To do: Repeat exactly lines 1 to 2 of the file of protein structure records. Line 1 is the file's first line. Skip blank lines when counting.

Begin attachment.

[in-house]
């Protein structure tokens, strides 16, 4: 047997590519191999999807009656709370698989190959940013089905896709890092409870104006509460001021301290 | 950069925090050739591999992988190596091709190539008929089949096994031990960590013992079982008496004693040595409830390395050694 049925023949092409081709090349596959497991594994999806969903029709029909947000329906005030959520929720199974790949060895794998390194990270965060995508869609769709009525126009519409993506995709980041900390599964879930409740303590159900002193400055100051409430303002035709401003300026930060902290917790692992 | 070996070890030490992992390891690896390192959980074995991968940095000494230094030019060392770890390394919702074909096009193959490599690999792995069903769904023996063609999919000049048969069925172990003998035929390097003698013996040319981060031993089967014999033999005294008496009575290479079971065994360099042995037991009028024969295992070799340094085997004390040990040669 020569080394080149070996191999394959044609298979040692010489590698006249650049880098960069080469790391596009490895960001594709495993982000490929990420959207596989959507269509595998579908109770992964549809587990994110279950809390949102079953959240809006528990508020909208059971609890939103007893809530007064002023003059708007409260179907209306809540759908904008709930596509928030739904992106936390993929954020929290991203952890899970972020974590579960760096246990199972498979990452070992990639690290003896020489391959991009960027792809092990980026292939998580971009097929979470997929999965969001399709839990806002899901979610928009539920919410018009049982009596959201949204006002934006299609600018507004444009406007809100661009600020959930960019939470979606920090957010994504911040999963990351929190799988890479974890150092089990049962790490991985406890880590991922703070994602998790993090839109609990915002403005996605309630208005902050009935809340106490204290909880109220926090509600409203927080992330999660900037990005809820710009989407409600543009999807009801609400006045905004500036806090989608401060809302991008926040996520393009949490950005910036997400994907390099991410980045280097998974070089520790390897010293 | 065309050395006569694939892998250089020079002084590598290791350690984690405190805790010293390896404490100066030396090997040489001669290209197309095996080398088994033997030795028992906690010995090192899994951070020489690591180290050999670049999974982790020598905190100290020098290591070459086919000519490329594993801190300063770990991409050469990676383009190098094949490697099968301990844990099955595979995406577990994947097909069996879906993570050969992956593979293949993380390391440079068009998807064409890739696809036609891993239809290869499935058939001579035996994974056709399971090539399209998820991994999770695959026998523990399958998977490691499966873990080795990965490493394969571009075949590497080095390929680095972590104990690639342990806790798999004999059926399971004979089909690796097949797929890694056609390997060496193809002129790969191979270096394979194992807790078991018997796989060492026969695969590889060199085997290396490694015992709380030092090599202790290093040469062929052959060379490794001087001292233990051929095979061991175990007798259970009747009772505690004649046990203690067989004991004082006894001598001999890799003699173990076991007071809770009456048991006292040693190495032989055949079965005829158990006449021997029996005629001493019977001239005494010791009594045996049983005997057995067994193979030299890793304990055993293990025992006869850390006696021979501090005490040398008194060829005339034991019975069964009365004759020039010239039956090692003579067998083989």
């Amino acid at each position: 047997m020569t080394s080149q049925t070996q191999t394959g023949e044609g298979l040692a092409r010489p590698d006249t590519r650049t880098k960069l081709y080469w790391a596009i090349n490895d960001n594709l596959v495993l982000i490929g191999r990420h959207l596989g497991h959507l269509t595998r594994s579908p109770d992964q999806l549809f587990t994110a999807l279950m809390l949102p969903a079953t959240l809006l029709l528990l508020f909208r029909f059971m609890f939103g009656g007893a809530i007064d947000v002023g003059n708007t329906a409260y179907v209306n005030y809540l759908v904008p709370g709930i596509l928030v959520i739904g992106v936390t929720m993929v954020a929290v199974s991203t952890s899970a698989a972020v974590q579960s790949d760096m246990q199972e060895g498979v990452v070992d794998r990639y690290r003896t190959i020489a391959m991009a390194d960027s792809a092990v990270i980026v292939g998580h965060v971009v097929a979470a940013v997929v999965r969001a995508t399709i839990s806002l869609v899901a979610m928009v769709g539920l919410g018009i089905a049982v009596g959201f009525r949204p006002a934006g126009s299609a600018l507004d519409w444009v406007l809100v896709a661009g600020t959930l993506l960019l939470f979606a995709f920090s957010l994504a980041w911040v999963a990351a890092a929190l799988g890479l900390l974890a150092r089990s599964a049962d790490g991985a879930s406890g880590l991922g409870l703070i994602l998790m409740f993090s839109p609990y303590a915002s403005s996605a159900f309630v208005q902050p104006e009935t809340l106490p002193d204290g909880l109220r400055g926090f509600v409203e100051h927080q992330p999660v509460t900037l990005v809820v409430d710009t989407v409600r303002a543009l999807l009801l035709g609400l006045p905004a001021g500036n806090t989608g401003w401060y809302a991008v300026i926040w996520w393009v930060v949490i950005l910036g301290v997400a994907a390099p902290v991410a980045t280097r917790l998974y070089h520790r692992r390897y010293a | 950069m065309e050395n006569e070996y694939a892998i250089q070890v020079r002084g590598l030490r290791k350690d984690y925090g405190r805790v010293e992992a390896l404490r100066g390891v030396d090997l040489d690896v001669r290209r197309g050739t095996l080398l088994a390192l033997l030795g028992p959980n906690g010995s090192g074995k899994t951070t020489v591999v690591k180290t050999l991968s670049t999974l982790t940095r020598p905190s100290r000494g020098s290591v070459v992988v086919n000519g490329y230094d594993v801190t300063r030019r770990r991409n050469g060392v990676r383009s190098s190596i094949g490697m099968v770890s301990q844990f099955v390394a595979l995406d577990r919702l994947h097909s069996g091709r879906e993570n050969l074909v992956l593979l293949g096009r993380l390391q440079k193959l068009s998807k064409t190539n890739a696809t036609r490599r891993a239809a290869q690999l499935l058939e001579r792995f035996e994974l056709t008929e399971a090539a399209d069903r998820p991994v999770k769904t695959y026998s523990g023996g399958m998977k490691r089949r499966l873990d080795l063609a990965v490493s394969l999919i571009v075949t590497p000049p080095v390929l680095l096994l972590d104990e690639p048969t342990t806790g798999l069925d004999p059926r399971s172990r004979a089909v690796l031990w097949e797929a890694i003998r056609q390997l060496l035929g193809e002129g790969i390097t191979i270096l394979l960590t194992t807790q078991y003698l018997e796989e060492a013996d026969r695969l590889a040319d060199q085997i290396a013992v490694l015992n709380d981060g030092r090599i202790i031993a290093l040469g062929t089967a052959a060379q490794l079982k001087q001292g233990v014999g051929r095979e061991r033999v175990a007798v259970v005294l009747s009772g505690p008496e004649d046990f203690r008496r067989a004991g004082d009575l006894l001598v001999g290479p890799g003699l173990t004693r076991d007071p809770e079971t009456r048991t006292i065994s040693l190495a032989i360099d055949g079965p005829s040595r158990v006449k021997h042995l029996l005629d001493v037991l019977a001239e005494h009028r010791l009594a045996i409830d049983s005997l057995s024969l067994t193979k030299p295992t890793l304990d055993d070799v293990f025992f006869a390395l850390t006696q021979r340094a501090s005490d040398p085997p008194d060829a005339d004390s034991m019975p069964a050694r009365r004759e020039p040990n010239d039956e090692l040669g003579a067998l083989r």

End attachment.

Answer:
[in-house]
């Protein structure tokens, strides 16, 4: 047997590519191999999807009656709370698989190959940013089905896709890092409870104006509460001021301290 | 950069925090050739591999992988190596091709190539008929089949096994031990960590013992079982008496004693040595409830390395050694 049925023949092409081709090349596959497991594994999806969903029709029909947000329906005030959520929720199974790949060895794998390194990270965060995508869609769709009525126009519409993506995709980041900390599964879930409740303590159900002193400055100051409430303002035709401003300026930060902290917790692992 | 070996070890030490992992390891690896390192959980074995991968940095000494230094030019060392770890390394919702074909096009193959490599690999792995069903769904023996063609999919000049048969069925172990003998035929390097003698013996040319981060031993089967014999033999005294008496009575290479079971065994360099042995037991009028024969295992070799340094085997004390040990040669 020569080394080149070996191999394959044609298979040692010489590698006249650049880098960069080469790391596009490895960001594709495993982000490929990420959207596989959507269509595998579908109770992964549809587990994110279950809390949102079953959240809006528990508020909208059971609890939103007893809530007064002023003059708007409260179907209306809540759908904008709930596509928030739904992106936390993929954020929290991203952890899970972020974590579960760096246990199972498979990452070992990639690290003896020489391959991009960027792809092990980026292939998580971009097929979470997929999965969001399709839990806002899901979610928009539920919410018009049982009596959201949204006002934006299609600018507004444009406007809100661009600020959930960019939470979606920090957010994504911040999963990351929190799988890479974890150092089990049962790490991985406890880590991922703070994602998790993090839109609990915002403005996605309630208005902050009935809340106490204290909880109220926090509600409203927080992330999660900037990005809820710009989407409600543009999807009801609400006045905004500036806090989608401060809302991008926040996520393009949490950005910036997400994907390099991410980045280097998974070089520790390897010293 | 065309050395006569694939892998250089020079002084590598290791350690984690405190805790010293390896404490100066030396090997040489001669290209197309095996080398088994033997030795028992906690010995090192899994951070020489690591180290050999670049999974982790020598905190100290020098290591070459086919000519490329594993801190300063770990991409050469990676383009190098094949490697099968301990844990099955595979995406577990994947097909069996879906993570050969992956593979293949993380390391440079068009998807064409890739696809036609891993239809290869499935058939001579035996994974056709399971090539399209998820991994999770695959026998523990399958998977490691499966873990080795990965490493394969571009075949590497080095390929680095972590104990690639342990806790798999004999059926399971004979089909690796097949797929890694056609390997060496193809002129790969191979270096394979194992807790078991018997796989060492026969695969590889060199085997290396490694015992709380030092090599202790290093040469062929052959060379490794001087001292233990051929095979061991175990007798259970009747009772505690004649046990203690067989004991004082006894001598001999890799003699173990076991007071809770009456048991006292040693190495032989055949079965005829158990006449021997029996005629001493019977001239005494010791009594045996049983005997057995067994193979030299890793304990055993293990025992006869850390006696021979501090005490040398008194060829005339034991019975069964009365004759020039010239039956090692003579067998083989």